Evolution – Film Review (2016) – Film Dispenser

Film December 2, 2016 Scott Phillips
Scott serves as the Content Programmer for the Way Down Film Festival held in Columbus, Georgia every Fall.

My thoughts on Evolution, the new film from writer/director Lucile Hadzihalilovic (Innocence), risk sounding pretentious. However, a viewer’s enjoyment of this release (or lack of it) depends on what type of film fan you are. The majority of moviegoers emphasize story, seeking a compelling A to Z narrative. Events and character motivations are adequately spelled out by the time the movie reaches its close. These viewers are by no means simple-minded or novice cinephiles. They seek the power of a compelling story over visual style and film-making technique.

Other film fans can be held enthralled by beautiful imagery and an array of impressionistic scenes that only form a cohesive whole (if at all) when the viewer applies his or her own cognitive glue. For these fans, the story is not the entire point. They are satisfied living in the moment, experiencing what the characters experience without feeling the need to enforce some type of orderliness on it all. The enjoyment flows from the journey itself, not the destination. The viewer is able to give him or herself over to the filmmaker’s vision and accept the results on the artist’s own terms.

If you fall in this second category and can easily lose  yourself in a strange environment where all of your questions will not be neatly answered, then you will find Evolution to be a breath of cinematic fresh air. The film opens with a young boy swimming in the ocean among its sea life, flora and fauna. When the boy emerges from the water, we learn that he lives in a small seaside village where the population consists entirely of middle school boys and grown women. There are no adult men to be found, and their absence is never entirely explained.

Everyone speaks French, but the specific setting is never identified. No cars, bicycles or other means of conveyance can be found. Days are spent on the rocky shore, and nights are spent inside meager stucco houses. The gray coastline, the pale bodies of the boys, and the austere appearance of the women with their long faces and prominent foreheads turn the surroundings into something almost extraterrestrial. The film is drenched in an alien, otherworldly atmosphere.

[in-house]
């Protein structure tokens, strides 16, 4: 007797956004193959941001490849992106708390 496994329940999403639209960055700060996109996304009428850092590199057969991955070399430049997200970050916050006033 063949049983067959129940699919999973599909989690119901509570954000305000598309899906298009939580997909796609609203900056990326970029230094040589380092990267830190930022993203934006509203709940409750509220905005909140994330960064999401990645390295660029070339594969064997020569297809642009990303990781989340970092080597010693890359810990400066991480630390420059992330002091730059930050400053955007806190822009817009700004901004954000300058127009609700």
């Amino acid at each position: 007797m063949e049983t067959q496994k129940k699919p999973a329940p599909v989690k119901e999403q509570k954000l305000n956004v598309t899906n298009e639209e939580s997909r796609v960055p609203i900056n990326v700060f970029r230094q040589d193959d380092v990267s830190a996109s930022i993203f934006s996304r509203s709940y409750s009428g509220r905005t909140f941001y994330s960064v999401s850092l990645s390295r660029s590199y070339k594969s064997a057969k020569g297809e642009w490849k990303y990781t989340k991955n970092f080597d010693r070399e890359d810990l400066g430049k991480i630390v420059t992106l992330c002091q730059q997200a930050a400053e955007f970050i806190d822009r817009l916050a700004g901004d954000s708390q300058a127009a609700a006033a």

The idyllic surroundings obscure something darker that lies just beneath the surface of this small community. Boys disappear with no explanation from the adults. The women administer an inky “medication” to the boys. A sense of dread descends on the film as the proceedings take a decidedly hellish when the youngsters begin to suspect that an enemy lives inside their very own bodies.

The deliberate cinematography of Evolution is a marvel and stands in total contrast to its meandering story. Every shot is composed with meticulous care. We see the stark white background of the village contrasted against the gray coastline.  Young boys wearing t-shirts dot the landscape with primary colors. It’s as if the audience has stepped through a canvas hanging in The Louvre to emerge in the strange world on the other side. Evolution offers dozens of these stunning visual moments.

Evolution has been categorized as a horror film, but that label is insufficient on many levels. It shares little common ground with the lo-fi body horror of David Cronenberg’s films although there is one moment that is clearly an homage to his 1979 film The Brood.  Evolution is often filled with disquieting images and offers some cringe-worthy moments, but this is not a standard horror film intent on throwing cheap jump-scares at its audience. With its arresting imagery and parasite-driven story, it more closely resembles Upstream Color, Shane Carruth’s brilliant mindbender from 2013.

Much like The Witch, Robert Eggers’ atmospheric film from earlier this year, traditional horror film fans will likely bring the wrong set of expectations to Evolution, and the audience who would enjoy it may be driven away by the horror label. So, ignore the film festival tendency to categorize every release into a genre. Instead, if you meet Evolution on its own terms, your patience will be rewarded.


Scott Phillips

The Movie Isle

Scott Phillips holds a degree in print journalism from the University of Georgia and is currently a member of the Georgia Film Critics Association (GAFCA). In addition to his role as a correspondent for Timed Edition, Scott serves as the Executive Editor and Senior Writer for themovieisle.com. From 2013 through 2017, he reviewed films for filmdispenser.com. Along with his duties as a critic, Scott serves as the Content Programmer for the Way Down Film Festival held in Columbus, Georgia every fall.

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